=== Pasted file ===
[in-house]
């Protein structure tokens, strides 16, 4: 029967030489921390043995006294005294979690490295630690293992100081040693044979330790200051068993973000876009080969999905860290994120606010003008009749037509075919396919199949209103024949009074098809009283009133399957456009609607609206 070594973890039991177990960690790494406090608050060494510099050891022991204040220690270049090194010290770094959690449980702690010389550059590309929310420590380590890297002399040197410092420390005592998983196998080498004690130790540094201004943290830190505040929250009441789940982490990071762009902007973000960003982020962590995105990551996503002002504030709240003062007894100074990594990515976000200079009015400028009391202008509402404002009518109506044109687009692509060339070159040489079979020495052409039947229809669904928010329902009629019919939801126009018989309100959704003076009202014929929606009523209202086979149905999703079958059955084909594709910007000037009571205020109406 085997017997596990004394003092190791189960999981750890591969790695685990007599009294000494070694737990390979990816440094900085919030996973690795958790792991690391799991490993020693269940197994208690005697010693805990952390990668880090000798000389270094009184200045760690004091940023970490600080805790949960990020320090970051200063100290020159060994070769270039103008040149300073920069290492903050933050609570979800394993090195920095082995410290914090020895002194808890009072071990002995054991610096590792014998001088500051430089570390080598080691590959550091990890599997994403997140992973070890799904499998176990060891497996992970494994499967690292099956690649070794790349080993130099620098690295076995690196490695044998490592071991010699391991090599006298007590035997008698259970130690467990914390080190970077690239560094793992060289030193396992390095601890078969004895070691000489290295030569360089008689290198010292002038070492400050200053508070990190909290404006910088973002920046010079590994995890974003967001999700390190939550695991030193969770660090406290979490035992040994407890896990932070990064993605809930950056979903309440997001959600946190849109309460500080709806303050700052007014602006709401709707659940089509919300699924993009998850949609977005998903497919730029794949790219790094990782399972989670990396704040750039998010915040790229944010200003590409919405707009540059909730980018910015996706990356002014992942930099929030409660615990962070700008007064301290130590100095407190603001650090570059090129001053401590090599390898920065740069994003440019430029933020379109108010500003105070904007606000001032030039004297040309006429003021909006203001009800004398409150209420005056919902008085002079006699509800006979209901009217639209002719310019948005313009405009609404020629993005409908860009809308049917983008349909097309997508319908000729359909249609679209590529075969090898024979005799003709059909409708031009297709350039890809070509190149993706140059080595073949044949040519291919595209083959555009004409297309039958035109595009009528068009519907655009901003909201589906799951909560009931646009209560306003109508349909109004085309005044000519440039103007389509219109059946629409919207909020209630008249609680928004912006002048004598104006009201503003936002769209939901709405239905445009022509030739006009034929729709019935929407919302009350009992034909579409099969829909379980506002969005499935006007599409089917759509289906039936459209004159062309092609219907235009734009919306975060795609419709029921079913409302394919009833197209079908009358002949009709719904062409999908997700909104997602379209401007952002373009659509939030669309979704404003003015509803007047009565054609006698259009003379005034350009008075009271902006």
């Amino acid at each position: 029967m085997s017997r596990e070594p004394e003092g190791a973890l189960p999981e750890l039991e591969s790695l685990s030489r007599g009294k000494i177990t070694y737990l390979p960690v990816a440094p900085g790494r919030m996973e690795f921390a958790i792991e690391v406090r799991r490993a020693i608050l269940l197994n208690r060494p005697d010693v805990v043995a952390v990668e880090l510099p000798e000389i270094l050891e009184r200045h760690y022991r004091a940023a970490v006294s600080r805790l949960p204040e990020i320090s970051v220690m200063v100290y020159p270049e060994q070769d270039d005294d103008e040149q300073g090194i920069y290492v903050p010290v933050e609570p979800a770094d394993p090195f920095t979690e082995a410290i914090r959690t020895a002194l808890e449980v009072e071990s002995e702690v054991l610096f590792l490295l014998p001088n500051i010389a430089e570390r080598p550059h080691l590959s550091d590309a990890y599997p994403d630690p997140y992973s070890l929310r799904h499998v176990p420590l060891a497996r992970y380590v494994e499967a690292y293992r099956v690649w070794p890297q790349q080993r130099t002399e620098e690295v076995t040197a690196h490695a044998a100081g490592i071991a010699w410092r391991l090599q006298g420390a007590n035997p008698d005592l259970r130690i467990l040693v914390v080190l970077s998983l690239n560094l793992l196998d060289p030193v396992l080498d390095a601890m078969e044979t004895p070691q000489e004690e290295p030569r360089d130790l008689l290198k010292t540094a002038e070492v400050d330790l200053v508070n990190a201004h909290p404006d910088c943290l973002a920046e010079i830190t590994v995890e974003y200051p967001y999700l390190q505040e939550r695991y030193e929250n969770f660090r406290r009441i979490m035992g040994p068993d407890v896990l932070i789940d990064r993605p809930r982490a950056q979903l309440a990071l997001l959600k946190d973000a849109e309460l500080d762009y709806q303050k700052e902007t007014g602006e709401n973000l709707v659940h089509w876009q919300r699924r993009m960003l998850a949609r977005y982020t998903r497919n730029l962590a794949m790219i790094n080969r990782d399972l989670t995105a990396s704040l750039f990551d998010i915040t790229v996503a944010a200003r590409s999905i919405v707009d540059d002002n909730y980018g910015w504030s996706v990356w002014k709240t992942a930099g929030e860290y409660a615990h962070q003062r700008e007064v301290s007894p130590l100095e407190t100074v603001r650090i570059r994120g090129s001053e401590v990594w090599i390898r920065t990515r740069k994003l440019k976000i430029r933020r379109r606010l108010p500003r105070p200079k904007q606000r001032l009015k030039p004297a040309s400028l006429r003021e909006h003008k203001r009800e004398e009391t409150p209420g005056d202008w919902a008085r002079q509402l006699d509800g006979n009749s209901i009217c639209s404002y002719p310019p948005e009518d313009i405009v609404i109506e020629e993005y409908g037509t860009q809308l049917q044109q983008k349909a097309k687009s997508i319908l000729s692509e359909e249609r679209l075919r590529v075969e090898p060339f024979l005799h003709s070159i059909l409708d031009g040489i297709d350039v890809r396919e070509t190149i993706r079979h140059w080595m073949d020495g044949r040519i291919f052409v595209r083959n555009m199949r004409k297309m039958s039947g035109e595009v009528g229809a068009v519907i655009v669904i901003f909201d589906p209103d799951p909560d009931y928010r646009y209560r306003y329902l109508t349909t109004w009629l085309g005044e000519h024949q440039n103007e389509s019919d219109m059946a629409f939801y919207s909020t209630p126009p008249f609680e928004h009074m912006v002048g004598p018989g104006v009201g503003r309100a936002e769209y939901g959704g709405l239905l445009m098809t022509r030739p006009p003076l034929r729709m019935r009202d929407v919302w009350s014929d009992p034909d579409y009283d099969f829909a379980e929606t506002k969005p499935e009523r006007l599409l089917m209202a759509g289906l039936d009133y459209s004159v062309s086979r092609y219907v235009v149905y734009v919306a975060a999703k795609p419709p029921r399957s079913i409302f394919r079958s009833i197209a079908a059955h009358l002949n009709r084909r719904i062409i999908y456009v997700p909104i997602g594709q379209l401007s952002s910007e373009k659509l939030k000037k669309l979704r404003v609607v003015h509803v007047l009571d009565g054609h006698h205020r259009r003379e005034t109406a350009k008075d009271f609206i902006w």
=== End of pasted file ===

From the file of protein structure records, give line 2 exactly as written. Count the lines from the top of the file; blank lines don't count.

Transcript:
């Protein structure tokens, strides 16, 4: 029967030489921390043995006294005294979690490295630690293992100081040693044979330790200051068993973000876009080969999905860290994120606010003008009749037509075919396919199949209103024949009074098809009283009133399957456009609607609206 070594973890039991177990960690790494406090608050060494510099050891022991204040220690270049090194010290770094959690449980702690010389550059590309929310420590380590890297002399040197410092420390005592998983196998080498004690130790540094201004943290830190505040929250009441789940982490990071762009902007973000960003982020962590995105990551996503002002504030709240003062007894100074990594990515976000200079009015400028009391202008509402404002009518109506044109687009692509060339070159040489079979020495052409039947229809669904928010329902009629019919939801126009018989309100959704003076009202014929929606009523209202086979149905999703079958059955084909594709910007000037009571205020109406 085997017997596990004394003092190791189960999981750890591969790695685990007599009294000494070694737990390979990816440094900085919030996973690795958790792991690391799991490993020693269940197994208690005697010693805990952390990668880090000798000389270094009184200045760690004091940023970490600080805790949960990020320090970051200063100290020159060994070769270039103008040149300073920069290492903050933050609570979800394993090195920095082995410290914090020895002194808890009072071990002995054991610096590792014998001088500051430089570390080598080691590959550091990890599997994403997140992973070890799904499998176990060891497996992970494994499967690292099956690649070794790349080993130099620098690295076995690196490695044998490592071991010699391991090599006298007590035997008698259970130690467990914390080190970077690239560094793992060289030193396992390095601890078969004895070691000489290295030569360089008689290198010292002038070492400050200053508070990190909290404006910088973002920046010079590994995890974003967001999700390190939550695991030193969770660090406290979490035992040994407890896990932070990064993605809930950056979903309440997001959600946190849109309460500080709806303050700052007014602006709401709707659940089509919300699924993009998850949609977005998903497919730029794949790219790094990782399972989670990396704040750039998010915040790229944010200003590409919405707009540059909730980018910015996706990356002014992942930099929030409660615990962070700008007064301290130590100095407190603001650090570059090129001053401590090599390898920065740069994003440019430029933020379109108010500003105070904007606000001032030039004297040309006429003021909006203001009800004398409150209420005056919902008085002079006699509800006979209901009217639209002719310019948005313009405009609404020629993005409908860009809308049917983008349909097309997508319908000729359909249609679209590529075969090898024979005799003709059909409708031009297709350039890809070509190149993706140059080595073949044949040519291919595209083959555009004409297309039958035109595009009528068009519907655009901003909201589906799951909560009931646009209560306003109508349909109004085309005044000519440039103007389509219109059946629409919207909020209630008249609680928004912006002048004598104006009201503003936002769209939901709405239905445009022509030739006009034929729709019935929407919302009350009992034909579409099969829909379980506002969005499935006007599409089917759509289906039936459209004159062309092609219907235009734009919306975060795609419709029921079913409302394919009833197209079908009358002949009709719904062409999908997700909104997602379209401007952002373009659509939030669309979704404003003015509803007047009565054609006698259009003379005034350009008075009271902006």